Construction industry and business groups are aligned against a bill they say makes it easier for people to file discrimination lawsuits and more expensive for companies.
“The timing of this is just bad,” said Jim Boullion, government affairs director for the Associated General Contractors of Wisconsin. “Companies are already trying to survive in tough times, and I think this just adds to an already difficult situation.”
The bill Wednesday emerged from the state Legislature and is on its way to Gov. Jim Doyle’s office. If the governor signs it, the bill becomes law.
The bill updates Wisconsin’s Fair Employment law by directing circuit courts to order people or companies to pay compensatory and punitive damages if found guilty of discriminating against employees. Right now, the law keeps discrimination cases within the Wisconsin Department of Workforce Development, which rules on such cases and can force reinstatement of an employee, back pay covering two years before the complaint was filed and payment of legal fees for the victim of discrimination.
The state Assembly on Wednesday passed the bill after it earned state Senate approval Tuesday. Votes in both houses followed party lines with GOP lawmakers opposed.
The bill’s primary Assembly author, state Rep. Christine Sinicki, D-Milwaukee, said the bill started 10 years ago to make sure women earned equal pay.
But James Buchen, vice president of government relations for Wisconsin Manufacturers & Commerce, said the bill now includes discrimination cases of almost any kind and opens the door to a flood of complaints entering the judicial system.
“People that engage in employment discrimination deserve what they get,” he said. “But in the system now, two-thirds of the claims are dismissed. It’s fraught with unfounded claims, and the concern is that trial, bar and personal injury lawyers may see this as a good way to make money.”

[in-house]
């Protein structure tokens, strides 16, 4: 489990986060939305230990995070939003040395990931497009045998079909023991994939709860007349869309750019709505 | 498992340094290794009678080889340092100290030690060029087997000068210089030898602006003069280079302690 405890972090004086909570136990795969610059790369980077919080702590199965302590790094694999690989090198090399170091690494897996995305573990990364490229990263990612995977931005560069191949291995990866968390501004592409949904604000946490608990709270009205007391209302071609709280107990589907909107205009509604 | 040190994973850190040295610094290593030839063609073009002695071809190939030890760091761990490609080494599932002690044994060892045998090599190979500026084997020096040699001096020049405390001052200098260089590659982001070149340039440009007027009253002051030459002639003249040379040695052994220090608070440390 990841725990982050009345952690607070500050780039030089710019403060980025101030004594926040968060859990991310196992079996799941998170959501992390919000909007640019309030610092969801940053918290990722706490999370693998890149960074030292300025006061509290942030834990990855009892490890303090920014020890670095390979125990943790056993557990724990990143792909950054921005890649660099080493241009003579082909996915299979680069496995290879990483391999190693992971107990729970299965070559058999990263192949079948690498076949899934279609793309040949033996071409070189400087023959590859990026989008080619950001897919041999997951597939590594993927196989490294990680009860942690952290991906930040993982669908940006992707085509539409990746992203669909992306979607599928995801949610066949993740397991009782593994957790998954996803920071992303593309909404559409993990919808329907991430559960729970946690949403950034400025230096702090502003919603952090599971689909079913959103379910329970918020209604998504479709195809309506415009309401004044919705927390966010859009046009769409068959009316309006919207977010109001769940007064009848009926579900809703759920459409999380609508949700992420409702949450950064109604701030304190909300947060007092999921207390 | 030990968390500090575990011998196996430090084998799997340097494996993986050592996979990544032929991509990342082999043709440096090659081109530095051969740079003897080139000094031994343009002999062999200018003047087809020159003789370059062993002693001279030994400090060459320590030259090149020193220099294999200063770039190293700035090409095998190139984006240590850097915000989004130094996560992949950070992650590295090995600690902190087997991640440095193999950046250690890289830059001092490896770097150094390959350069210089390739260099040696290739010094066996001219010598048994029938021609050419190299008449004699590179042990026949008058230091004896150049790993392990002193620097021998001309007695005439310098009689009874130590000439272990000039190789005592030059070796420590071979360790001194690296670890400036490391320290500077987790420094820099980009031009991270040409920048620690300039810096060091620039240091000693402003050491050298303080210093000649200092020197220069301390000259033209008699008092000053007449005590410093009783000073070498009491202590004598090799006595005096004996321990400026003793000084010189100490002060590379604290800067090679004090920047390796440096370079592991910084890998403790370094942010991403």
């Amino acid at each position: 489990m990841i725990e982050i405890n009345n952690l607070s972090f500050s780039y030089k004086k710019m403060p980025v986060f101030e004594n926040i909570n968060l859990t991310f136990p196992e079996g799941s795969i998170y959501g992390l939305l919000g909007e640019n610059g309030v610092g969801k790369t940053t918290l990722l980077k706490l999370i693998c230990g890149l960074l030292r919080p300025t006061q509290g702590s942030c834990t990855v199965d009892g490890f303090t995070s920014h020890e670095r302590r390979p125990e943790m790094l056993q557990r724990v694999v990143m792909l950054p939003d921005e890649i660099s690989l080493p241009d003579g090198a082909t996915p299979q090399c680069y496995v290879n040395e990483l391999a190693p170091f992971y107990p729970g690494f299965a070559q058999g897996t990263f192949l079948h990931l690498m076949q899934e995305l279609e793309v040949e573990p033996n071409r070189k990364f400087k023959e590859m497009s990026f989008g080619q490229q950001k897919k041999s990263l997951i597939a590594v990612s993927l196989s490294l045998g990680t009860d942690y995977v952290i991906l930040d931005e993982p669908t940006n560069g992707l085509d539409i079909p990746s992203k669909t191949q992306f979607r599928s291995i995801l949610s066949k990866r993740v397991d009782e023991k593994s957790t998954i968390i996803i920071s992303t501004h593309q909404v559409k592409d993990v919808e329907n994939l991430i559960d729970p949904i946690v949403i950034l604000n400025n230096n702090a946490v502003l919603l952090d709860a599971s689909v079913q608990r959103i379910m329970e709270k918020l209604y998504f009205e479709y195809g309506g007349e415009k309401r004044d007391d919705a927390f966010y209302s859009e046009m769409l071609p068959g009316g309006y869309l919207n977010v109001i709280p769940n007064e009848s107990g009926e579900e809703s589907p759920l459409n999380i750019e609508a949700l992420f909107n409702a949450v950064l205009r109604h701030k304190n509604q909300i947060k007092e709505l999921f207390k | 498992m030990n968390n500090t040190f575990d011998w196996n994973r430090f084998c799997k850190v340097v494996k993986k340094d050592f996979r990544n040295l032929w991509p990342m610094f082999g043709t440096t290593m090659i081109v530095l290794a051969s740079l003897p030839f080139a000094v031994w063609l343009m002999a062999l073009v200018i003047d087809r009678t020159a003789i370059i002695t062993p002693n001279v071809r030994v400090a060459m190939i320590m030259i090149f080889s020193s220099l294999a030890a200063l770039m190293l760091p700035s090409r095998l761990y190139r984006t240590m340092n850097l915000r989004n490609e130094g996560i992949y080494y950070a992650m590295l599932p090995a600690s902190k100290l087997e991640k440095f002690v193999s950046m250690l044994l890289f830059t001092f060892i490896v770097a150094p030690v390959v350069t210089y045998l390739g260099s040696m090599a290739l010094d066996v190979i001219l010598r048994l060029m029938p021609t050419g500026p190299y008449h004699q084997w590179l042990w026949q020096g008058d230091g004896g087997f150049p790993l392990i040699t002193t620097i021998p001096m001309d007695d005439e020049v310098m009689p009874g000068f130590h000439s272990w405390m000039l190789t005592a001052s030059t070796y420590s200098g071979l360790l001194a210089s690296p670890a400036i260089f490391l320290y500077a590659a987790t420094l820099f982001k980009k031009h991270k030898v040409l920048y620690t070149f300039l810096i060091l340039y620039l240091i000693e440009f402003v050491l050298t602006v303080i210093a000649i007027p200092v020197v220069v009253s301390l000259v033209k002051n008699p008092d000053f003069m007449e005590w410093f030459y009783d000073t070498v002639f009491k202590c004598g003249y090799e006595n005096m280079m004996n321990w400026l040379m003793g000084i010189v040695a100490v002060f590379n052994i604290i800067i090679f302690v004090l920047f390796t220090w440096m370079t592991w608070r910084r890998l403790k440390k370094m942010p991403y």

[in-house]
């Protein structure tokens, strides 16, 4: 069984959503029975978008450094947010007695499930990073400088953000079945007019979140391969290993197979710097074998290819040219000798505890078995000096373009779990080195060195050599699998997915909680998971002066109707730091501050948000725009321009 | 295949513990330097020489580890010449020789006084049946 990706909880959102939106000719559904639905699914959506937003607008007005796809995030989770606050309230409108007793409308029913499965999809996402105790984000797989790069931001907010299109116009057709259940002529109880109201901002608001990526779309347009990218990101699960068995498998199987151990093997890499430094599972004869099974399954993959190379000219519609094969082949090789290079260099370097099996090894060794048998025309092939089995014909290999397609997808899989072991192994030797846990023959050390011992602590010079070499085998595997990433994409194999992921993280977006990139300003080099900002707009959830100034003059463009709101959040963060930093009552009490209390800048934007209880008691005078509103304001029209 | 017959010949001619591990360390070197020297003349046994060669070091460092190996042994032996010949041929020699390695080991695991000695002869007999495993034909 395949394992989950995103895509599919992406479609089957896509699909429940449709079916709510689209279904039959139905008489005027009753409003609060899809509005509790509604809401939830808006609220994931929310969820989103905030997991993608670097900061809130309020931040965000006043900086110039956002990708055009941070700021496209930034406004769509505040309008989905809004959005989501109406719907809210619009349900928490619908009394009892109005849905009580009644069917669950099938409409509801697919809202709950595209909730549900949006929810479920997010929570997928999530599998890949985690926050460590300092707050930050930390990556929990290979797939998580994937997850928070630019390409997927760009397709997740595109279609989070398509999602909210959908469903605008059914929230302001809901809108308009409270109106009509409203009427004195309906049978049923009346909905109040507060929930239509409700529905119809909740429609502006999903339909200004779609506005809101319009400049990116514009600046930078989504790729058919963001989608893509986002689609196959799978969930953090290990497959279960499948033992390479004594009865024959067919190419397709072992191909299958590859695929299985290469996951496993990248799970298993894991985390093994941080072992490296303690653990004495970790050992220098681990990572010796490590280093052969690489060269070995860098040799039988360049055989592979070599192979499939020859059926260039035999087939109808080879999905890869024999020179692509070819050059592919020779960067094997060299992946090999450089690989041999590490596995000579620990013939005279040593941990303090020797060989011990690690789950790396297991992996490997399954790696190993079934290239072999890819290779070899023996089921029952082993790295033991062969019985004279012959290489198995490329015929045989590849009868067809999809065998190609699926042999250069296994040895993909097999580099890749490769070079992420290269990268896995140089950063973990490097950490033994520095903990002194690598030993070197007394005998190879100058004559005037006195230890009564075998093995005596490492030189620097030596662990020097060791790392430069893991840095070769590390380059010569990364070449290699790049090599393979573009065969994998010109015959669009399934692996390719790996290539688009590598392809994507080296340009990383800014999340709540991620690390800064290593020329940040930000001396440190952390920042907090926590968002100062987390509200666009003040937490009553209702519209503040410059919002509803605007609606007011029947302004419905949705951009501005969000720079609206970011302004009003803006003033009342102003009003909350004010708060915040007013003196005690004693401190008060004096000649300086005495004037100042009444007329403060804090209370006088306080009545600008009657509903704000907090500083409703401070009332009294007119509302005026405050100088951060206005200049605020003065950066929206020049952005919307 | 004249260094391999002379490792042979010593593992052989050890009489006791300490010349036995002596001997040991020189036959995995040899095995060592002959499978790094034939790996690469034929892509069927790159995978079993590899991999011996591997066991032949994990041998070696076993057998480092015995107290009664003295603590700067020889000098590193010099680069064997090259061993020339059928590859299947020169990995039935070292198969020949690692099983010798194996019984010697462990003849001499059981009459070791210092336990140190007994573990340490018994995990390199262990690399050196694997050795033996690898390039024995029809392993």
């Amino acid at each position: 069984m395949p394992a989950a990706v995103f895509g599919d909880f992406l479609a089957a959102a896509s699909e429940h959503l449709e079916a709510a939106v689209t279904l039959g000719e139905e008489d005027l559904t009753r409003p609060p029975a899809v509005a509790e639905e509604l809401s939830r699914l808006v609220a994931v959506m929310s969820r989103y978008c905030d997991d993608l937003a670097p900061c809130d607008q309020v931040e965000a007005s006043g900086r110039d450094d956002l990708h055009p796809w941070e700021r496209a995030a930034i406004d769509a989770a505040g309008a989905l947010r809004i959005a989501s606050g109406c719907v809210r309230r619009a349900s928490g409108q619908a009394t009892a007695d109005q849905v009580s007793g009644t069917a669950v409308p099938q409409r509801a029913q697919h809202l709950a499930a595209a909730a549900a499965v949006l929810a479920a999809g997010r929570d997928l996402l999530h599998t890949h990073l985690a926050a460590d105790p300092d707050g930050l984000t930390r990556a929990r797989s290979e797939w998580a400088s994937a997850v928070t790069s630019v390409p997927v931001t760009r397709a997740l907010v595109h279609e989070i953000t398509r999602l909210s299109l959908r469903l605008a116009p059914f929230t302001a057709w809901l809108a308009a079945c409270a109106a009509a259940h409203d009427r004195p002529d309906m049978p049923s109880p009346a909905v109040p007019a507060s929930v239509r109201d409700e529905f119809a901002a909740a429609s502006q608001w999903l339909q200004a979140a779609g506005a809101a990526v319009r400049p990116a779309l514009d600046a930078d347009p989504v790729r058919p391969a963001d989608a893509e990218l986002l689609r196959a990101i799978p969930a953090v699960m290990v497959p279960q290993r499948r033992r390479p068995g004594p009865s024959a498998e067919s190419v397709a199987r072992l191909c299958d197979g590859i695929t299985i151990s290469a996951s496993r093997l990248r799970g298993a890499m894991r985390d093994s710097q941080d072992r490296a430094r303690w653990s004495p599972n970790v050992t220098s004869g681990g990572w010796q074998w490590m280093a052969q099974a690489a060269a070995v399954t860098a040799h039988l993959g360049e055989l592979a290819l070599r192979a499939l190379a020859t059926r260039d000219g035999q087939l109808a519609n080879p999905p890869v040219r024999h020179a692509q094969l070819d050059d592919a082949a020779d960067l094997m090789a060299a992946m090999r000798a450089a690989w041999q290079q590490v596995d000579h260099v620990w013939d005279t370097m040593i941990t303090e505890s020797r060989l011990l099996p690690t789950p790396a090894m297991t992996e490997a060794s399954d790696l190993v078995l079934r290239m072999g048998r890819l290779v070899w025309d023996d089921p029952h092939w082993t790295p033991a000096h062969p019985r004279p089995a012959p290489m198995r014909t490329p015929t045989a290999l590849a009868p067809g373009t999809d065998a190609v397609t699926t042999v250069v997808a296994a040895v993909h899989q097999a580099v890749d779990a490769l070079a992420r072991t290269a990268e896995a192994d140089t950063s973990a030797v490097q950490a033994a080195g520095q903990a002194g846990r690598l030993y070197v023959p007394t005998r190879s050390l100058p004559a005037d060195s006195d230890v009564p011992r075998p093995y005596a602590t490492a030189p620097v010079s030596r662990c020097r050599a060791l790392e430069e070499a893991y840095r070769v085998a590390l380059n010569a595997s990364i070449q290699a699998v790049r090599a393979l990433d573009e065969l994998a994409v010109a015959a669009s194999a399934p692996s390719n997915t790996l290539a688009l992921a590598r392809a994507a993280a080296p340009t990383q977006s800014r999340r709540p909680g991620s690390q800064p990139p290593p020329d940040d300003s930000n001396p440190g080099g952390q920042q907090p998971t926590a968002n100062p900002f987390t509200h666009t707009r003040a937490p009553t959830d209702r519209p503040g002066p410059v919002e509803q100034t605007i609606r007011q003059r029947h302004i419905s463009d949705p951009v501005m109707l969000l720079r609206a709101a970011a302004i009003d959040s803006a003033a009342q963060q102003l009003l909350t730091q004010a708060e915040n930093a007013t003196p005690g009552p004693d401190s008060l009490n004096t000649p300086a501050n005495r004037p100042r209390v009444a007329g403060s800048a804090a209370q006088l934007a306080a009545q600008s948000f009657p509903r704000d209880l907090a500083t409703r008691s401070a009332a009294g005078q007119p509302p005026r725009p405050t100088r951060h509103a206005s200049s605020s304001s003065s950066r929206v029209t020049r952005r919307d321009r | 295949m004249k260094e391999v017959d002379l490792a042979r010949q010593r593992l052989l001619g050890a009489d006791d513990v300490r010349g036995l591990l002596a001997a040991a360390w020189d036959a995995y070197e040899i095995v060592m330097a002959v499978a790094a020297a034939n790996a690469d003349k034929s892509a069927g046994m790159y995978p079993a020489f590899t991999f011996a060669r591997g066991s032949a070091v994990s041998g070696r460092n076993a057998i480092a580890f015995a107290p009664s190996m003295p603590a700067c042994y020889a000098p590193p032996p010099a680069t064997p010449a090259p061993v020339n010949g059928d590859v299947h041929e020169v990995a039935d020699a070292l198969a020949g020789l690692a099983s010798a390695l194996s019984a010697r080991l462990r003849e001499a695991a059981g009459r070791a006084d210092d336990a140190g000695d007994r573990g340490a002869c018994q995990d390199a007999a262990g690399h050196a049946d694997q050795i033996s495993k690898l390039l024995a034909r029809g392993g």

One AGC concern dealt with the original bill’s requirement a circuit court order the defendant in a discrimination case to pay to the court a fee equal to 10 percent of the amount of compensatory and punitive damages ordered.
But the final bill removes the surcharge. It also requires a discrimination complaint must show proof of malice or intentional disregard of an individual’s rights before the case goes to court.
Boullion said the changes help, but the update still is unnecessary.
“It still makes us nervous,” he said. “You don’t want to create a situation where you’re broadening the reasons for workers to be filing claims.”
But Sinicki said existing laws do not go far enough in preventing discrimination.
“There’s a reason groups like WMC are so against this bill,” she said. “The (Fair Employment Act) law on the books now has no teeth, so of course everyone likes it. Now that we’re not pulling punches, everyone’s worried.”
Buchen called that “substantial nonsense” and said if there are cases of employment discrimination, the remedy exists under state law.
“You get back pay and equal pay,” he said. “This just increases the potential for filing complaints, and companies can run into trouble because a lot of times it’s just cheaper to settle them out of court rather than defend them. This does not improve the situation with legitimate claims.”
Boullion agreed and said construction companies struggling to survive cannot afford the cost of settling frivolous lawsuits.
“This (bill) is just piling on,” he said.